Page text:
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SPECIAL REPORT


California’s Crackup:


Can It Be Stopped?


C


alifornia liberals tend to respond to crit- ics of the state’s excesses with either fl ippant re- marks or fl ame-thrower


rhetoric. “From legal weed to spectacular


natural landscapes to ridiculously good burritos, California can seem like a paradise,” is how the San Francisco Chronicle’s Filipa Ioannou dismissed naysayers last year. Gov. Jerry Brown chose to play the


Nazi card instead. In March, after U.S. Attorney Gen-


eral Jeff Sessions sued California for its refusal to cooperate with enforc- ing federal immigration policy, Brown lashed out: “We don’t need a Gestapo- kind of tactic with vitriol spewing out of Jeff Sessions’ mouth.” Liberals are particularly touchy


SIGN OF FRUSTRATION Pranksters placed fake signs over of icial ones in California after the state became a sanctuary state last January. California’s new sanctuary status means local law-enforcement agencies are limited in how they can work with federal immigration authorities.


Political commentator John Fund says social engineering is leaving the Golden State permanently tarnished.


about criticism of California because they are using it as their social engi- neering project to build an alternative America. Narda Zacchino, the author of a lib-


eral apologia called California Come- back, says “the country’s most vibrant and important state has fi rmly estab- lished itself as a model for the nation — certainly not for the white separatist crowd that adulates Trump, but for the general populace.” No one doubts California’s im-


portance. If it were a separate nation it would have the sixth largest world economy — behind the United King- dom and ahead of France. Its technology, entertainment, and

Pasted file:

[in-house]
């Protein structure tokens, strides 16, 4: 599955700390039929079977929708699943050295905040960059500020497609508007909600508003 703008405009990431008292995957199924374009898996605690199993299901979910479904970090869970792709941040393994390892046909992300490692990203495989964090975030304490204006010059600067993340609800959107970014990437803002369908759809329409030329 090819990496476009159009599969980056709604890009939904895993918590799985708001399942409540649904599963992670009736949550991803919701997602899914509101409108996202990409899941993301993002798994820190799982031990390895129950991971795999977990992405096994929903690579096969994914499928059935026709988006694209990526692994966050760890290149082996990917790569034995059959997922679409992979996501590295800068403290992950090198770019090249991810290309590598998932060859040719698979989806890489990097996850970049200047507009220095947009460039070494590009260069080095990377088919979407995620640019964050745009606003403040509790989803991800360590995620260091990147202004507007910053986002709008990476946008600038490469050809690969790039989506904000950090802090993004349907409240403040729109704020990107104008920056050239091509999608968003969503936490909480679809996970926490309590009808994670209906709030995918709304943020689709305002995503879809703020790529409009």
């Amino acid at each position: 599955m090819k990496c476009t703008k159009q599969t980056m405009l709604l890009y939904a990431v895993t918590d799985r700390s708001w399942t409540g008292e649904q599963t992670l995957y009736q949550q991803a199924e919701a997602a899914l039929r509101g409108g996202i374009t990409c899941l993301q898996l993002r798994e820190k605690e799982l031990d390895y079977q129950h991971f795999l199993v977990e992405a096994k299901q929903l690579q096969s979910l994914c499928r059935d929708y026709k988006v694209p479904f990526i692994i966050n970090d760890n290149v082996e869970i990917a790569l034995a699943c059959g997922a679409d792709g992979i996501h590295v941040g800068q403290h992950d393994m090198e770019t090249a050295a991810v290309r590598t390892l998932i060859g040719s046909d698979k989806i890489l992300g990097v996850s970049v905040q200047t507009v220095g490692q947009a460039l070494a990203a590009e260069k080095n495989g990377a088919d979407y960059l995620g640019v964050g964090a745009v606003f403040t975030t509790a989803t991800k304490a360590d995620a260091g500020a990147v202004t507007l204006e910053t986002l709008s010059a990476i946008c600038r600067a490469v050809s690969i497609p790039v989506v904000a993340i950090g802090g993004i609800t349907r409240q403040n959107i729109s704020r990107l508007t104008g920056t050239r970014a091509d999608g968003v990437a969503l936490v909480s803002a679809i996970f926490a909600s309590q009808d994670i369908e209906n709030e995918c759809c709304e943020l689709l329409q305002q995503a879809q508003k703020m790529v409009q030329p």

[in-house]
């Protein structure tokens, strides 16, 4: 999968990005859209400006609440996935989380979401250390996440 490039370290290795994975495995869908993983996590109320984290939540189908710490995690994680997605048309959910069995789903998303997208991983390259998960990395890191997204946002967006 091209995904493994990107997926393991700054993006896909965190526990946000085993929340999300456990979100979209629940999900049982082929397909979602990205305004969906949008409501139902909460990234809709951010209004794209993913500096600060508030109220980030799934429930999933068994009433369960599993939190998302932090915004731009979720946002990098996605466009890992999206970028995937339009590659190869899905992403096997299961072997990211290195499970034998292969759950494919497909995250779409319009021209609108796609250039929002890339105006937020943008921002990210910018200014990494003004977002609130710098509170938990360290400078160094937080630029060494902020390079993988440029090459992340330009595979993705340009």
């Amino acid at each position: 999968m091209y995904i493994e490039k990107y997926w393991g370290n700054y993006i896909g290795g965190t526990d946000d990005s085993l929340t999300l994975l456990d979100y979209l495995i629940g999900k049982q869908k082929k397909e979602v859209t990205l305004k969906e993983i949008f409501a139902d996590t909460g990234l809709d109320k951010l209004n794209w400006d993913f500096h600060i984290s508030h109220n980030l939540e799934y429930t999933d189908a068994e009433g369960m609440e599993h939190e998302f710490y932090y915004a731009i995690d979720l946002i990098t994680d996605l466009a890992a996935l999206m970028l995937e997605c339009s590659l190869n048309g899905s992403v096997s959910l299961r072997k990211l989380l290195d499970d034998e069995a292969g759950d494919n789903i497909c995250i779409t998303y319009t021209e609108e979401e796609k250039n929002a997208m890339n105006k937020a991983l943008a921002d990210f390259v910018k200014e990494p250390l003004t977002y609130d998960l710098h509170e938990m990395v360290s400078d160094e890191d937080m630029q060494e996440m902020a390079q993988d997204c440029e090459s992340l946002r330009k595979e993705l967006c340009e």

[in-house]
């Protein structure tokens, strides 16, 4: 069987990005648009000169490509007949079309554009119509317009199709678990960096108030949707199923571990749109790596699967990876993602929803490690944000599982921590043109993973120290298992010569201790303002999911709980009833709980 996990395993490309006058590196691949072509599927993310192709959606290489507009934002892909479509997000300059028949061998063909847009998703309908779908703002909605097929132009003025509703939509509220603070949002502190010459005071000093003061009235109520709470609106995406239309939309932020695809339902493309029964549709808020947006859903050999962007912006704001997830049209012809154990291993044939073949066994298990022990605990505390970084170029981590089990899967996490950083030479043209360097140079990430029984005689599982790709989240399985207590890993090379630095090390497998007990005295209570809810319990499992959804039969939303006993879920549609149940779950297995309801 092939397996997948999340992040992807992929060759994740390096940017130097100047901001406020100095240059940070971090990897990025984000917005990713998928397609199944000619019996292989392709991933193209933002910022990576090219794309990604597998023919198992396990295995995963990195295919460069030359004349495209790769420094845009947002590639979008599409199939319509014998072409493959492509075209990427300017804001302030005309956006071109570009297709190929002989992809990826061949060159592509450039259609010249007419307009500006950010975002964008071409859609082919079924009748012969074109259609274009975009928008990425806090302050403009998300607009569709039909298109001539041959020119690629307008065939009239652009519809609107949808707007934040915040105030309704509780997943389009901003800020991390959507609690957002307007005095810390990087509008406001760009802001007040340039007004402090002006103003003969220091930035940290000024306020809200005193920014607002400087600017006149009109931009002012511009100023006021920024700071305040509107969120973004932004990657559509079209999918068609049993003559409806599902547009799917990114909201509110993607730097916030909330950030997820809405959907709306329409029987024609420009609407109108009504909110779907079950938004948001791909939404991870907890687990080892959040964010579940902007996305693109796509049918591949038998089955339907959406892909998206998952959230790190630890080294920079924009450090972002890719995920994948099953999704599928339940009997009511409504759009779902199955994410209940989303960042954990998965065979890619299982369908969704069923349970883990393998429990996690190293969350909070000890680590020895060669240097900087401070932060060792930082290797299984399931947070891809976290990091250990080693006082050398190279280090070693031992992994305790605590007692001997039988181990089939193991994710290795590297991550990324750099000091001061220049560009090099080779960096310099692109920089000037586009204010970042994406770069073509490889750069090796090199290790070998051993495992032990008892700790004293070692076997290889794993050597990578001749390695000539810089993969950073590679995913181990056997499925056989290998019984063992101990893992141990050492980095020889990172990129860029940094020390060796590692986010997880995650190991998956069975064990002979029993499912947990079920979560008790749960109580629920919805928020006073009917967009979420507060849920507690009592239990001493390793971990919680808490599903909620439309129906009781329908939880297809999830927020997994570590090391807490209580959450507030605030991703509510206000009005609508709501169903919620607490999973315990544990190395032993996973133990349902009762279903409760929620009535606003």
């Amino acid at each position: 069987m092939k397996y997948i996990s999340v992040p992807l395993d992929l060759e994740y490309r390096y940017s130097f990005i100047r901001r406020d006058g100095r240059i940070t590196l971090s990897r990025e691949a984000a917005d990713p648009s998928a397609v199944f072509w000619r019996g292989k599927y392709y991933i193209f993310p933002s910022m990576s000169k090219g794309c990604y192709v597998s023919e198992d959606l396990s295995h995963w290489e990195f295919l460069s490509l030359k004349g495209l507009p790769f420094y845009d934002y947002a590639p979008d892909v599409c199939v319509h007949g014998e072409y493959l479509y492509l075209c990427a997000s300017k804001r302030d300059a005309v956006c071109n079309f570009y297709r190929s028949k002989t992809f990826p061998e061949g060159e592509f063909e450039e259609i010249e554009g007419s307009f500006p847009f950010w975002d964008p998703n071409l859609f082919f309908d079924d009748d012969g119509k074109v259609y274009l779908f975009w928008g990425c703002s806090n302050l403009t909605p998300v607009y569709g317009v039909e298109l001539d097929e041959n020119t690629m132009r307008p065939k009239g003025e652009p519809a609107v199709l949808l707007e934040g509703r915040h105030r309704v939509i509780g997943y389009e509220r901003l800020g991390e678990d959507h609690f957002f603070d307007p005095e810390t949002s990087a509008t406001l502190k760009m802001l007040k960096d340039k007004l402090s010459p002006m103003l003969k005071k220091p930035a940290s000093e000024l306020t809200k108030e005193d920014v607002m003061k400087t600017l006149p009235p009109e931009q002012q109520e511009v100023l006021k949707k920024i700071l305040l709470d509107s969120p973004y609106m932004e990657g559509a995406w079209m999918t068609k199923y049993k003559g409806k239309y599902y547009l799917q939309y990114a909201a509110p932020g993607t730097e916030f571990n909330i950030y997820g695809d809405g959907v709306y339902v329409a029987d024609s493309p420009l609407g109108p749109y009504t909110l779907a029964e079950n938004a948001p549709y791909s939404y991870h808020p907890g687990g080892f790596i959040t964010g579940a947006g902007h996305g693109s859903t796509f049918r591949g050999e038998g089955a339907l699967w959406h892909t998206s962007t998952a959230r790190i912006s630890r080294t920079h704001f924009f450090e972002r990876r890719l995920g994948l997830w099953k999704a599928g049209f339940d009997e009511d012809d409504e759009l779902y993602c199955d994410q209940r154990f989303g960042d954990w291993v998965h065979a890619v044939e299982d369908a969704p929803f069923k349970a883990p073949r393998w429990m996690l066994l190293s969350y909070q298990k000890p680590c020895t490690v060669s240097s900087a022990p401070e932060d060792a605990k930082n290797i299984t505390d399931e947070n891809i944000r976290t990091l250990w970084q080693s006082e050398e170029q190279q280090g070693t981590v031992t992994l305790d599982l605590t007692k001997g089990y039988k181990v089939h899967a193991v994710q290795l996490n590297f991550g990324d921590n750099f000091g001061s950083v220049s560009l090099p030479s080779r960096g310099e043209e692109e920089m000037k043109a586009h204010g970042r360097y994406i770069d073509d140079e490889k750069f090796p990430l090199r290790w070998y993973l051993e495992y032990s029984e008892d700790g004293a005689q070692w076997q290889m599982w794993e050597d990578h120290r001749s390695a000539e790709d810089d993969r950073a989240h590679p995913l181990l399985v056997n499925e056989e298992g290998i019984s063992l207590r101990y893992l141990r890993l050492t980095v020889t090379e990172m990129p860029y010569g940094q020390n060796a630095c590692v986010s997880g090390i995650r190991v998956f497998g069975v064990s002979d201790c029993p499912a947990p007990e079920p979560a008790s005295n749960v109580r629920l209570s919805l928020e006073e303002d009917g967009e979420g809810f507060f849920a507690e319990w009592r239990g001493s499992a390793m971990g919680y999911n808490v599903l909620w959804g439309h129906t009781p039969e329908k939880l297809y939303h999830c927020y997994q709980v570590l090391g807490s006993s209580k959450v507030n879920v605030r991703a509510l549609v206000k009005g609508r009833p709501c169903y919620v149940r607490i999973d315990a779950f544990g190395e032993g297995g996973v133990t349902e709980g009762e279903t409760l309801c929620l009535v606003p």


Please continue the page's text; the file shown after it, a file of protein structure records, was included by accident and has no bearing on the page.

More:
scientifi c research sectors remain in- novative and magnets for the world’s talented technicians. But there is more than trouble in Paradise.


There’s clear and consistent rot,


and if California doesn’t address it, the tarnish on the Golden State threatens to become permanent. Even Zacchino admits to serious


problems. She writes: “California has the highest poverty rate in the nation at 20 percent, factoring in cost-of-liv- ing expenses, with another 20 percent ‘near poverty,’ according to the Public Policy Institute of California . . . the state’s overall median home price in August 2017 was $565,000, more than double the national average, and one- third of Californians say they spend most of their income on housing. This is not sustainable.” But urban policy expert Joel Kot-


kin, a self-described “Truman Demo- crat” who has long railed against the elitism of California liberals, disagrees in part. “You have a weird alliance against


aff ordable middle-class housing be- tween green-oriented high-fi nance types, crony developers and ‘not in my backyard’ young liberals,” he told me. “The state’s severe land-use controls have driven homeownership levels


MAY 2018 | NEWSMAX 45


PRANK SIGN/TWITTER


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